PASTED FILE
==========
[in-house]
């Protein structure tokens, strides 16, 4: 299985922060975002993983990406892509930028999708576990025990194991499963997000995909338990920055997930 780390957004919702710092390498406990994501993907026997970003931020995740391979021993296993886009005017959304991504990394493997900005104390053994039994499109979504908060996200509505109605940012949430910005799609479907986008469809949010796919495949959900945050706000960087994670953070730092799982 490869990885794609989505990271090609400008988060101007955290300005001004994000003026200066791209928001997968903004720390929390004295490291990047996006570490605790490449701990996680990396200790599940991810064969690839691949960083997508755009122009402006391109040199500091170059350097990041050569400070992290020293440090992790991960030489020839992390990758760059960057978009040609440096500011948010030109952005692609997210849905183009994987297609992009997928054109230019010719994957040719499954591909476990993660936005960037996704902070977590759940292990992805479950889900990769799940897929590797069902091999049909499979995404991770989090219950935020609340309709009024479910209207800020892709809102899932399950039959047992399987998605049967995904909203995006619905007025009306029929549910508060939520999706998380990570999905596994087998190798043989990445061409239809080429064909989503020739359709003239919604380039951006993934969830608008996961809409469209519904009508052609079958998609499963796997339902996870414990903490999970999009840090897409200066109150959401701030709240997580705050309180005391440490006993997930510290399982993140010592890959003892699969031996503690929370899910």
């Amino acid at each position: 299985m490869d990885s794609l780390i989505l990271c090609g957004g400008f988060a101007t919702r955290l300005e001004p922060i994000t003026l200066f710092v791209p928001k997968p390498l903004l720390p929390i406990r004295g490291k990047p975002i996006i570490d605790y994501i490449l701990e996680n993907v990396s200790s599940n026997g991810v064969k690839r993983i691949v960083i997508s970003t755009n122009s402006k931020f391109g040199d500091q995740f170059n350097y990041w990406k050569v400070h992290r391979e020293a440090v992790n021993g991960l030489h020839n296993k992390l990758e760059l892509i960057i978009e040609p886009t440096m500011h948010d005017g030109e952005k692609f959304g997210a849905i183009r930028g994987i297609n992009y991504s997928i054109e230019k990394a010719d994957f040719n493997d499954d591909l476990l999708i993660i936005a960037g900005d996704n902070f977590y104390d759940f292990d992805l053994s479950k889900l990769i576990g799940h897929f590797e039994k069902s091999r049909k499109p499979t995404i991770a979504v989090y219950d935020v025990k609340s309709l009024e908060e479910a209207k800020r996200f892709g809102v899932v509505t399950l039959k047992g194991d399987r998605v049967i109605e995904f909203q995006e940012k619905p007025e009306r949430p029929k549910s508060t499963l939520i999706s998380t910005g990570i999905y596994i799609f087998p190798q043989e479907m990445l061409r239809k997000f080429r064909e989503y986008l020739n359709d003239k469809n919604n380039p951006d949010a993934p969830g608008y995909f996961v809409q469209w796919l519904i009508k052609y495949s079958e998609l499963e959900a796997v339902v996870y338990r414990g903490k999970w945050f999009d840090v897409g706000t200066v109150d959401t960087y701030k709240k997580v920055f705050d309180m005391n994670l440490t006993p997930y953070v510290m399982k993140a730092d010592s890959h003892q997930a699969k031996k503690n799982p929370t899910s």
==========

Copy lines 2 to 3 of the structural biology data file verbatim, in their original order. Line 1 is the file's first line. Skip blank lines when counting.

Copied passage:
């Protein structure tokens, strides 16, 4: 299985922060975002993983990406892509930028999708576990025990194991499963997000995909338990920055997930 780390957004919702710092390498406990994501993907026997970003931020995740391979021993296993886009005017959304991504990394493997900005104390053994039994499109979504908060996200509505109605940012949430910005799609479907986008469809949010796919495949959900945050706000960087994670953070730092799982 490869990885794609989505990271090609400008988060101007955290300005001004994000003026200066791209928001997968903004720390929390004295490291990047996006570490605790490449701990996680990396200790599940991810064969690839691949960083997508755009122009402006391109040199500091170059350097990041050569400070992290020293440090992790991960030489020839992390990758760059960057978009040609440096500011948010030109952005692609997210849905183009994987297609992009997928054109230019010719994957040719499954591909476990993660936005960037996704902070977590759940292990992805479950889900990769799940897929590797069902091999049909499979995404991770989090219950935020609340309709009024479910209207800020892709809102899932399950039959047992399987998605049967995904909203995006619905007025009306029929549910508060939520999706998380990570999905596994087998190798043989990445061409239809080429064909989503020739359709003239919604380039951006993934969830608008996961809409469209519904009508052609079958998609499963796997339902996870414990903490999970999009840090897409200066109150959401701030709240997580705050309180005391440490006993997930510290399982993140010592890959003892699969031996503690929370899910």
């Amino acid at each position: 299985m490869d990885s794609l780390i989505l990271c090609g957004g400008f988060a101007t919702r955290l300005e001004p922060i994000t003026l200066f710092v791209p928001k997968p390498l903004l720390p929390i406990r004295g490291k990047p975002i996006i570490d605790y994501i490449l701990e996680n993907v990396s200790s599940n026997g991810v064969k690839r993983i691949v960083i997508s970003t755009n122009s402006k931020f391109g040199d500091q995740f170059n350097y990041w990406k050569v400070h992290r391979e020293a440090v992790n021993g991960l030489h020839n296993k992390l990758e760059l892509i960057i978009e040609p886009t440096m500011h948010d005017g030109e952005k692609f959304g997210a849905i183009r930028g994987i297609n992009y991504s997928i054109e230019k990394a010719d994957f040719n493997d499954d591909l476990l999708i993660i936005a960037g900005d996704n902070f977590y104390d759940f292990d992805l053994s479950k889900l990769i576990g799940h897929f590797e039994k069902s091999r049909k499109p499979t995404i991770a979504v989090y219950d935020v025990k609340s309709l009024e908060e479910a209207k800020r996200f892709g809102v899932v509505t399950l039959k047992g194991d399987r998605v049967i109605e995904f909203q995006e940012k619905p007025e009306r949430p029929k549910s508060t499963l939520i999706s998380t910005g990570i999905y596994i799609f087998p190798q043989e479907m990445l061409r239809k997000f080429r064909e989503y986008l020739n359709d003239k469809n919604n380039p951006d949010a993934p969830g608008y995909f996961v809409q469209w796919l519904i009508k052609y495949s079958e998609l499963e959900a796997v339902v996870y338990r414990g903490k999970w945050f999009d840090v897409g706000t200066v109150d959401t960087y701030k709240k997580v920055f705050d309180m005391n994670l440490t006993p997930y953070v510290m399982k993140a730092d010592s890959h003892q997930a699969k031996k503690n799982p929370t899910s």